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Upon this, they run to arms, and after some artillery discharg’d in swearing, come to a close encounter
And others more slenderly stock’d, disfurnish their husbands’ studies, and play off the books which, it may be, help’d to feed them
And thus one of them is run through the lungs, and left agonizing upon the place: or, as it happen’d not long since, the gamester is knocked down with a pint-pot, and his skull broken: he is forced to be trepan’d, and then relapsing into play and drinking, dies of a frenzy.
None of the editors mention either the name of the author, or the time when he lived
“As to the hazards, they are frightful, and sufficient to overset the temper of better principled people than gamesters commonly are. Have we not heard of ladies losing hundreds of guineas at a sitting? And when the women are thus courageous, the men conclude their own sex calls for a bolder liberty: that they ought to go farther in danger, and appear more brave in the methods of ruin: thus a manor has been lost in an afternoon; the suit and service follow the cast, and the right is transfer’d sooner than the lawyer can draw the conveyance. A box and dice are terrible artillery, a battery of cannon scarcely plays with more execution. They make a breach in a castle, and command a surrender in a little time. “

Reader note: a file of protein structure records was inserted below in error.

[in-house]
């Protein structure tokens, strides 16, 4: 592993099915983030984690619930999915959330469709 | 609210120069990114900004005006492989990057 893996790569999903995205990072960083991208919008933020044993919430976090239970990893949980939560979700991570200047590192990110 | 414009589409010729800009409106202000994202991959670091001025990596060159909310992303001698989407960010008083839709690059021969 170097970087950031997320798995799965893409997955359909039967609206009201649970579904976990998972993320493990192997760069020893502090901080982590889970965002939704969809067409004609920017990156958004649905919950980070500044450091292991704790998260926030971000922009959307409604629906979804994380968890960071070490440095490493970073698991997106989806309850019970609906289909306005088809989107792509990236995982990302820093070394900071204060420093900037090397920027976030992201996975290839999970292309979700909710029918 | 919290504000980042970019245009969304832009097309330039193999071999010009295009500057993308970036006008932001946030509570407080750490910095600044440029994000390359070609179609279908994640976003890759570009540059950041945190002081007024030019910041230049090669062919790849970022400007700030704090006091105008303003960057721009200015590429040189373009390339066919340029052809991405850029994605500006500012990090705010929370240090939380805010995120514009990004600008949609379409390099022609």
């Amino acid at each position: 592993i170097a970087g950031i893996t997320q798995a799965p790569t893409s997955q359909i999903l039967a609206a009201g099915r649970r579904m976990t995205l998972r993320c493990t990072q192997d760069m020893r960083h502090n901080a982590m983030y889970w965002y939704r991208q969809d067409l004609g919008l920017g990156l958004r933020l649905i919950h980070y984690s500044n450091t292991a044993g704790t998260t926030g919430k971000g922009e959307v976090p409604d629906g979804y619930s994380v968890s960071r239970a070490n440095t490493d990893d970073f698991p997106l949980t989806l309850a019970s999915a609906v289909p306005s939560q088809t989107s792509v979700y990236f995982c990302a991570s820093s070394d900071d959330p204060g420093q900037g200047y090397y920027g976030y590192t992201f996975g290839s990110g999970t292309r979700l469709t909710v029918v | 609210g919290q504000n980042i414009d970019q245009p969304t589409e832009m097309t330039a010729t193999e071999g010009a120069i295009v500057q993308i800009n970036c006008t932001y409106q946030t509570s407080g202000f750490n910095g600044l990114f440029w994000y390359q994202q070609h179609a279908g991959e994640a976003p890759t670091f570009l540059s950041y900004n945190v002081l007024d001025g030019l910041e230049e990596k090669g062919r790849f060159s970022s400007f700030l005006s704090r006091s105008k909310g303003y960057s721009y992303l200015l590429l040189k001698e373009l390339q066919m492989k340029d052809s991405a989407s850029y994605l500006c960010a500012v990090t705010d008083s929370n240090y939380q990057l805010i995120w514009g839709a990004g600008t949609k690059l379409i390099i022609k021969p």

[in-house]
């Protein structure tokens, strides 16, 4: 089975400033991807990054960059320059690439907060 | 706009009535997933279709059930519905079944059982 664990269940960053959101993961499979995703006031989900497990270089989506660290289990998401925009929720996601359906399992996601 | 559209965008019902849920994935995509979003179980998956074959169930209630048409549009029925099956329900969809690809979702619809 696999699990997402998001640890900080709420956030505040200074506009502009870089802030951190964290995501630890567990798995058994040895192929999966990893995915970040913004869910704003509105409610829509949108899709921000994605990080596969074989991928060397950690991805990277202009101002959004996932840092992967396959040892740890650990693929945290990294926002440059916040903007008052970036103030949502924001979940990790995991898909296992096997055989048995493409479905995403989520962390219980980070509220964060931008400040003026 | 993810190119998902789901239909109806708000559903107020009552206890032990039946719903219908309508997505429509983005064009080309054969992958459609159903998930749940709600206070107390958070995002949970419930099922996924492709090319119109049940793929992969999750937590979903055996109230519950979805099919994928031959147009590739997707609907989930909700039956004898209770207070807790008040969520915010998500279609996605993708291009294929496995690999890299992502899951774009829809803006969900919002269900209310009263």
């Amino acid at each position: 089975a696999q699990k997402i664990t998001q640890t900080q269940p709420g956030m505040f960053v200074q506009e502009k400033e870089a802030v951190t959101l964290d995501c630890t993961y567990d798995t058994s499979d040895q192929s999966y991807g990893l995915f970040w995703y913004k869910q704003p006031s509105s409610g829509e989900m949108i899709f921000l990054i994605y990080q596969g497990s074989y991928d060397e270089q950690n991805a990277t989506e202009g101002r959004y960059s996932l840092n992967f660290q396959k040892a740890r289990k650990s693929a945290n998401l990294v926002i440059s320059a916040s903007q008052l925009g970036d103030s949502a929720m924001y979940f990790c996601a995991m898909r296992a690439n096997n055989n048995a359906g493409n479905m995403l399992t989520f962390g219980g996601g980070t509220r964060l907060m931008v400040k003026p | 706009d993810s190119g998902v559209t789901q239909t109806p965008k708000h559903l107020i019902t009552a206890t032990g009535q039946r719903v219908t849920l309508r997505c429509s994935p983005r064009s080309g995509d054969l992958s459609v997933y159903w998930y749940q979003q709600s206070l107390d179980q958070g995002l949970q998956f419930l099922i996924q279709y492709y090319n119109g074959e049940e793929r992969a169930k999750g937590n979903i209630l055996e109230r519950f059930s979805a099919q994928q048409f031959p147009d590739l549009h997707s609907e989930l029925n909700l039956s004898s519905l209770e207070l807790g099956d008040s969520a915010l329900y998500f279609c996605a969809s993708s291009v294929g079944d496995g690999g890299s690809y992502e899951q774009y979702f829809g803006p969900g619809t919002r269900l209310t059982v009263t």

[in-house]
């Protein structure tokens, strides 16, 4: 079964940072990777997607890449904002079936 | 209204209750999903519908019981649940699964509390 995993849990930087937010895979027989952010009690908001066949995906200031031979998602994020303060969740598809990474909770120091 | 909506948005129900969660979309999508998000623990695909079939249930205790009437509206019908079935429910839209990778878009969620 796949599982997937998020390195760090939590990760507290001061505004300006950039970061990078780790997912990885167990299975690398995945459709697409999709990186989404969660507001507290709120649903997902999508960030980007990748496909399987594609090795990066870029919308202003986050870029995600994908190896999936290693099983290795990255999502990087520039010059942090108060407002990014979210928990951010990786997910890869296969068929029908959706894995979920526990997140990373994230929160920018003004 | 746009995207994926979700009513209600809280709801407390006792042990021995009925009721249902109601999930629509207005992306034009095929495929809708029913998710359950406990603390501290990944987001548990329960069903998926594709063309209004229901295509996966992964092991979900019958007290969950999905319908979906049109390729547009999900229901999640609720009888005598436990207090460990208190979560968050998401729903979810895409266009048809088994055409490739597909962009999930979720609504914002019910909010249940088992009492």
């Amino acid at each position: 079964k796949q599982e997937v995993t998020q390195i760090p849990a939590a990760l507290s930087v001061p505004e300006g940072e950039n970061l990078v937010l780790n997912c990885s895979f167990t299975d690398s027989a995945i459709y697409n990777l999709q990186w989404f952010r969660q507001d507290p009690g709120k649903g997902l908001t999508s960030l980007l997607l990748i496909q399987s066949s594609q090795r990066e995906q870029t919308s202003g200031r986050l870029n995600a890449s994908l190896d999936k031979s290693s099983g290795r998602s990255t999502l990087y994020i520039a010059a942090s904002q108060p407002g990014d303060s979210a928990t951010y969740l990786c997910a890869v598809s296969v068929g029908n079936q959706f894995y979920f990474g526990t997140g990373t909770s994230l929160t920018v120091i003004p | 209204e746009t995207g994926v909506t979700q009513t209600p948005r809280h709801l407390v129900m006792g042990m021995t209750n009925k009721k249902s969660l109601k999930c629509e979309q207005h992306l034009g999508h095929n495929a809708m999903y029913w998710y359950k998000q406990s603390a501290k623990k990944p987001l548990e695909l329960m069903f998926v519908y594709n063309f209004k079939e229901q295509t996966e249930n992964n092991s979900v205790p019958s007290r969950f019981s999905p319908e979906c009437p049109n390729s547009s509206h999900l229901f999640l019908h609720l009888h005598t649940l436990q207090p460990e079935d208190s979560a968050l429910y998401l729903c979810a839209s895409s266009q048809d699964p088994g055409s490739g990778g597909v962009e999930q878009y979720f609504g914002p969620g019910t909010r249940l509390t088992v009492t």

A curious Rabbinical tract on the subject of Gaming, entitled, ??? ???,- Sur Mera ,-that is, “Depart from Evil,” seems to require some notice here. It was first printed at Venice, about 1615; was reprinted at Leyden about 1660; and a third edition, accompanied with a German translation, was published at Leipsic in 1683. The work is in the form of a dialogue between two young Jews, one of whom, named Medad , maintains the lawfulness of Gaming, and is opposed by the other, named Eldad . The work is divided into six chapters. The first is merely introductory, giving a brief account of the speakers in the dialogue;-Medad, a merchant’s son, addicted to play; and Eldad, his friend, who endeavours to reclaim him. (más…)